Jury Selection: Asking The Difficult Questions

We all know that there are potential jurors on any venire whose past experiences or biases may prevent them from accepting our client’s claims.  Many lawyers are reluctant to explore those sorts of issues, because they believe discussion of information that is not helpful to their case might poison the remaining jurors.  I suggest that jury selection never changes a juror’s mind, nor does jury selection create issues where issues do not previous exist.  Instead, the function of jury selection is actually to “de-select” jurors who hold views that are destructive to our client’s version of events.
 
In the case of Colette Johnson, et al. v. Allstate Sweeping, LLC, et al., our clients’ decedent was operating his automobile at night, on E-470, returning home from DIA when he rear-ended a street sweeper that had been traveling in the left lane of E-470 over the Parker bridge at a speed of approximately 3 – 5 miles per hour.  There was also evidence that our decedent was using his cellphone at or near the time of the collision.  Thus, jurors who held the opinion that all drivers who rear-end another vehicle are 100% liable for the collision, as well as jurors who believe that all drivers who are involved in an accident when using a cellphone had to be identified, and if possible, removed from the jury panel.
 
The questioning of the venire to obtain these attitudes is counter-intuitive: you must ask the question in its most pure form in order to see which jurors hold the most obviously destructive opinions.  When we are experiencing our “trial brains,” we are always reluctant to say or suggest anything that does not forward our client’s interests.  However, in voir dire, we must do so to locate those with attitudes that will make the juror reluctant to find in our favor.  Do not dance around your main issues: embrace them.  After we gave assurances to the jurors that we wanted them to tell us things even if they believed we did not want to hear those things, and we assured them that we were not trying to change their minds, we then asked the following questions of our panel:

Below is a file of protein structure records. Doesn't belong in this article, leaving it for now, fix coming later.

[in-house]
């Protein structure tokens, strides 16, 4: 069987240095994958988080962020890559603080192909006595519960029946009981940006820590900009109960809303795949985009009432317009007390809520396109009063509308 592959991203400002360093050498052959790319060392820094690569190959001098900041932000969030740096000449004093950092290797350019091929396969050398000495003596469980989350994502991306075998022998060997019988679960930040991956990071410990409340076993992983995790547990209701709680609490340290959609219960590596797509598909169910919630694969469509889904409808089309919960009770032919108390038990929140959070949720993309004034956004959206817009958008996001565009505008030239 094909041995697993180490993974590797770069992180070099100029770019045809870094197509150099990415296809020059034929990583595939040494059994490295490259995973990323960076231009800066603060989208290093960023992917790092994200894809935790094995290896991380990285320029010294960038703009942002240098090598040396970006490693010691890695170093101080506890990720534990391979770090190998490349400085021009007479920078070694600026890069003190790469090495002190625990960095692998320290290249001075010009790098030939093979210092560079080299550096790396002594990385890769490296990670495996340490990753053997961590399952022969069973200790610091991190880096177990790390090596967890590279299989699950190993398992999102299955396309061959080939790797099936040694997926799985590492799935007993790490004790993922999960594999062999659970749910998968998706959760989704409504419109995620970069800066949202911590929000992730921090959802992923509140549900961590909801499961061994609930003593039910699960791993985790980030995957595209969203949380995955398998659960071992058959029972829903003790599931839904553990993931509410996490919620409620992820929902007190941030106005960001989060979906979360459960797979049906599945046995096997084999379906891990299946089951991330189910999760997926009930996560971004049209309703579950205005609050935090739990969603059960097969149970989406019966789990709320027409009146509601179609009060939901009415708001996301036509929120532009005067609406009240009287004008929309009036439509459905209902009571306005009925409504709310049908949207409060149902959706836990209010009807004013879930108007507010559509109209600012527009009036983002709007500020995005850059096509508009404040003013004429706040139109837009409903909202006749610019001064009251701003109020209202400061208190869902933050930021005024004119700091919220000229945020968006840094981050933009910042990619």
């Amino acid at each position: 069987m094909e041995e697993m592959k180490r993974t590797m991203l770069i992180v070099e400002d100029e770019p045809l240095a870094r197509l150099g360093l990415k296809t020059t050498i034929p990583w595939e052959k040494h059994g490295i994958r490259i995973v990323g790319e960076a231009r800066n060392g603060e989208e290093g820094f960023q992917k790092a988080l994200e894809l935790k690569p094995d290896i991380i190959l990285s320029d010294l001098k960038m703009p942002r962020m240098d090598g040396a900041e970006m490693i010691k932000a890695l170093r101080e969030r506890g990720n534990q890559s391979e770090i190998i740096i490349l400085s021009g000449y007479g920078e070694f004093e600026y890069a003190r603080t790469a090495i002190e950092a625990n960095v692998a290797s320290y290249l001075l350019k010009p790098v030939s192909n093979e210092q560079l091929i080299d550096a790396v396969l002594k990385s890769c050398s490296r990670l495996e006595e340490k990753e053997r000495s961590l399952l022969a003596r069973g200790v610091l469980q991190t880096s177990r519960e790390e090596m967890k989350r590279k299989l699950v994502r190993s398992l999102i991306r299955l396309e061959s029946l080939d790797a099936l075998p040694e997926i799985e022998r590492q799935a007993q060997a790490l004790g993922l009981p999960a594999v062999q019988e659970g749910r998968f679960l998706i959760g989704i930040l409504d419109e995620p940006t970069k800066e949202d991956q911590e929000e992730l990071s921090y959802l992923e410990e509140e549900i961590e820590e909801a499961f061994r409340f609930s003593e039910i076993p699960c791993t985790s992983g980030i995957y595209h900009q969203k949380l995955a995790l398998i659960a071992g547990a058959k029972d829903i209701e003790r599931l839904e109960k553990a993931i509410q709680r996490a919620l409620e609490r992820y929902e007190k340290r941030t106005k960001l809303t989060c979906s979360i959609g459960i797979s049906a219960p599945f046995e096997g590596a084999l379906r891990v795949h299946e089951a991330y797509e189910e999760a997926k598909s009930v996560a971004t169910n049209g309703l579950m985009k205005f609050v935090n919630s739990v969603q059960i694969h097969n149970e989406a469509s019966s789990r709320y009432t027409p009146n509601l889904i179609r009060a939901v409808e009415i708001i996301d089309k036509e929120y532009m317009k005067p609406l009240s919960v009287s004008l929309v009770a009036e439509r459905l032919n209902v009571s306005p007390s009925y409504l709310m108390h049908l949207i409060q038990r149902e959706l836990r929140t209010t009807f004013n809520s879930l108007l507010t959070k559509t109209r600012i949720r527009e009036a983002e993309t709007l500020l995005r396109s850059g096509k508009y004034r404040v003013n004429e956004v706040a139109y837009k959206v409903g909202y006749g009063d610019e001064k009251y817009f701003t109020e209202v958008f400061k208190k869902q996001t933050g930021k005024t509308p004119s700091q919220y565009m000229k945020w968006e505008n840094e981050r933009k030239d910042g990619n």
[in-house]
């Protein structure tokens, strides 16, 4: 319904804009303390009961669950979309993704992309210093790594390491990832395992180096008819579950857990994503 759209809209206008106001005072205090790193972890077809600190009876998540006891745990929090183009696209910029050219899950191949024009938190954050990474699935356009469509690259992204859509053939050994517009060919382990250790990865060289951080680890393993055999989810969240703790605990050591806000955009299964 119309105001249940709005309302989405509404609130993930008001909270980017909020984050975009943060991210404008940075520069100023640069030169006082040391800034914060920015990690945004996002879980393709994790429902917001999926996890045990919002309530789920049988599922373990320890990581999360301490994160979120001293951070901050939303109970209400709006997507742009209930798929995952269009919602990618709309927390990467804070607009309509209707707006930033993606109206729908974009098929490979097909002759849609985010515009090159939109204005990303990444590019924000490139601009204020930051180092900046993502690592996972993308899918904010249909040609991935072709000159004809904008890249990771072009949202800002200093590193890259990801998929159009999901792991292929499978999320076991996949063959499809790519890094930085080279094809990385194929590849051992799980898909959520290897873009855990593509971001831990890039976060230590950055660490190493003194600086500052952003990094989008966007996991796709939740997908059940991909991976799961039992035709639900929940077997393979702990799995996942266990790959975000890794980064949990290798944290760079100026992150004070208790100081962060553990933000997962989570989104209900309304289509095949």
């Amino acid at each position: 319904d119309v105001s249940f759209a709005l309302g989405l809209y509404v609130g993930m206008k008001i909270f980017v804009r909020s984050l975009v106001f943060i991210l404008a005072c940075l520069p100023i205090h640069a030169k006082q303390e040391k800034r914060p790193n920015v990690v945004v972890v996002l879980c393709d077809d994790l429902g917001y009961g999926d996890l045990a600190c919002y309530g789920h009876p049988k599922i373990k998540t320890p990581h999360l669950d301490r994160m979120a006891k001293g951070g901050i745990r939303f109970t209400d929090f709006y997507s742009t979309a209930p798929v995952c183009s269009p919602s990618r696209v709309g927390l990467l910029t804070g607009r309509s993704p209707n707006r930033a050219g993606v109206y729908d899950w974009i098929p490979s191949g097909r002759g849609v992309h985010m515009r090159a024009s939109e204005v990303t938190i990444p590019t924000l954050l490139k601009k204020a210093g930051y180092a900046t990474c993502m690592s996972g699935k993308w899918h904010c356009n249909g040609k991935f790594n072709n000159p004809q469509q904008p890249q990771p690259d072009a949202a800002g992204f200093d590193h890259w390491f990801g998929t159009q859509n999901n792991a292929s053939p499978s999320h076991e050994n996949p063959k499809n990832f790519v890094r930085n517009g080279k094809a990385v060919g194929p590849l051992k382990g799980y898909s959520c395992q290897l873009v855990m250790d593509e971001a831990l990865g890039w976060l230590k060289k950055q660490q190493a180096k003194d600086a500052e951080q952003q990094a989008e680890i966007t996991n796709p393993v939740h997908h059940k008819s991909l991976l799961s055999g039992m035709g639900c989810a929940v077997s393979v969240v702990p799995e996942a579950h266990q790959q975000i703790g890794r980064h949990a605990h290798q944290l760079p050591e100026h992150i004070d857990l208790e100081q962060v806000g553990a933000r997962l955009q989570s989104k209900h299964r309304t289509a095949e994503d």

1. Are there any jurors who believe that if a driver of a vehicle rear-ends another vehicle, no matter what the circumstances, that the rear-ending driver is always 100% responsible for any accident?
  2. Are there any jurors who believe that if a driver of a vehicle is using a cellphone in any manner and a collision occurs, that the driver using the cellphone is always 100% responsible for any accident? 
Not surprisingly, we got a fair number of jurors to agree with one or both of those questions.  Asking the question in a very simple, direct and absolute way provides you with a better chance of establishing grounds for a challenge for cause under C.R.C.P. 47.  Even more, however, it allows you to ask each juror whether there are limits on their belief or attitudes — are there circumstances where they might not believe that driver to be 100% responsible, thus giving you an opportunity to de-select in a more meaningful way.  Do not worry about poisoning a jury panel — instead, look for opportunities to discover your enemies, and to DE-SELECT them.

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